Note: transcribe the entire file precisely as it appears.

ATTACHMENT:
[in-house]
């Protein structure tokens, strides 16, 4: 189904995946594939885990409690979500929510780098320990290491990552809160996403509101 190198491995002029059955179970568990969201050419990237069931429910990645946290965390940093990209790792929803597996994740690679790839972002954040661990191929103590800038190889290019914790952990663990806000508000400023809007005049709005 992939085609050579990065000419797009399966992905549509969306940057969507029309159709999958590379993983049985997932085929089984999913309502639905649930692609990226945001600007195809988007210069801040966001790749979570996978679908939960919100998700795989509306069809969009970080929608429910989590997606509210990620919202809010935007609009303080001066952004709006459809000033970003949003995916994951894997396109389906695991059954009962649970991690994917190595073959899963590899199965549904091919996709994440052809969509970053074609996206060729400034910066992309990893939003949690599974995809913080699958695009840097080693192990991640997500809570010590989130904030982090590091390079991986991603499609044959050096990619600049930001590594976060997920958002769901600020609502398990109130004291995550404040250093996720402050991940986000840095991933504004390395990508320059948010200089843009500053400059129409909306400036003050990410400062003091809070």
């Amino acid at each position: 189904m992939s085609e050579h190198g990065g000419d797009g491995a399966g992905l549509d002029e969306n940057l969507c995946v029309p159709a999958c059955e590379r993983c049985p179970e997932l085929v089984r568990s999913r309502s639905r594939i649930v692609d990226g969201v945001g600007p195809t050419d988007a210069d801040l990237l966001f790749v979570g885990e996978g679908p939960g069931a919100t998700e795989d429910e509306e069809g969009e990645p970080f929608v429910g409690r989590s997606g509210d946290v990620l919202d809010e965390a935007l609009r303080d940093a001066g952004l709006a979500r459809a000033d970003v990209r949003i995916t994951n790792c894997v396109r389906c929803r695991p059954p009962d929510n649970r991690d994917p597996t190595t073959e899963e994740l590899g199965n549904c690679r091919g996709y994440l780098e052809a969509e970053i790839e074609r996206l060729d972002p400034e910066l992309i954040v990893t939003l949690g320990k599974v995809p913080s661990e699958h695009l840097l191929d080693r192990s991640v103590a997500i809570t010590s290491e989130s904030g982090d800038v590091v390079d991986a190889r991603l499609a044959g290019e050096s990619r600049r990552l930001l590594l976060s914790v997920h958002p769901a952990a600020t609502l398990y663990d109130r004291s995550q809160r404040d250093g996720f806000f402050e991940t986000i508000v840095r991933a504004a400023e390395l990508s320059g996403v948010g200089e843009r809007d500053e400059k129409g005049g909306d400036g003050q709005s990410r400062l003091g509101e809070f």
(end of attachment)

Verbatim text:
[in-house]
């Protein structure tokens, strides 16, 4: 189904995946594939885990409690979500929510780098320990290491990552809160996403509101 190198491995002029059955179970568990969201050419990237069931429910990645946290965390940093990209790792929803597996994740690679790839972002954040661990191929103590800038190889290019914790952990663990806000508000400023809007005049709005 992939085609050579990065000419797009399966992905549509969306940057969507029309159709999958590379993983049985997932085929089984999913309502639905649930692609990226945001600007195809988007210069801040966001790749979570996978679908939960919100998700795989509306069809969009970080929608429910989590997606509210990620919202809010935007609009303080001066952004709006459809000033970003949003995916994951894997396109389906695991059954009962649970991690994917190595073959899963590899199965549904091919996709994440052809969509970053074609996206060729400034910066992309990893939003949690599974995809913080699958695009840097080693192990991640997500809570010590989130904030982090590091390079991986991603499609044959050096990619600049930001590594976060997920958002769901600020609502398990109130004291995550404040250093996720402050991940986000840095991933504004390395990508320059948010200089843009500053400059129409909306400036003050990410400062003091809070």
């Amino acid at each position: 189904m992939s085609e050579h190198g990065g000419d797009g491995a399966g992905l549509d002029e969306n940057l969507c995946v029309p159709a999958c059955e590379r993983c049985p179970e997932l085929v089984r568990s999913r309502s639905r594939i649930v692609d990226g969201v945001g600007p195809t050419d988007a210069d801040l990237l966001f790749v979570g885990e996978g679908p939960g069931a919100t998700e795989d429910e509306e069809g969009e990645p970080f929608v429910g409690r989590s997606g509210d946290v990620l919202d809010e965390a935007l609009r303080d940093a001066g952004l709006a979500r459809a000033d970003v990209r949003i995916t994951n790792c894997v396109r389906c929803r695991p059954p009962d929510n649970r991690d994917p597996t190595t073959e899963e994740l590899g199965n549904c690679r091919g996709y994440l780098e052809a969509e970053i790839e074609r996206l060729d972002p400034e910066l992309i954040v990893t939003l949690g320990k599974v995809p913080s661990e699958h695009l840097l191929d080693r192990s991640v103590a997500i809570t010590s290491e989130s904030g982090d800038v590091v390079d991986a190889r991603l499609a044959g290019e050096s990619r600049r990552l930001l590594l976060s914790v997920h958002p769901a952990a600020t609502l398990y663990d109130r004291s995550q809160r404040d250093g996720f806000f402050e991940t986000i508000v840095r991933a504004a400023e390395l990508s320059g996403v948010g200089e843009r809007d500053e400059k129409g005049g909306d400036g003050q709005s990410r400062l003091g509101e809070f």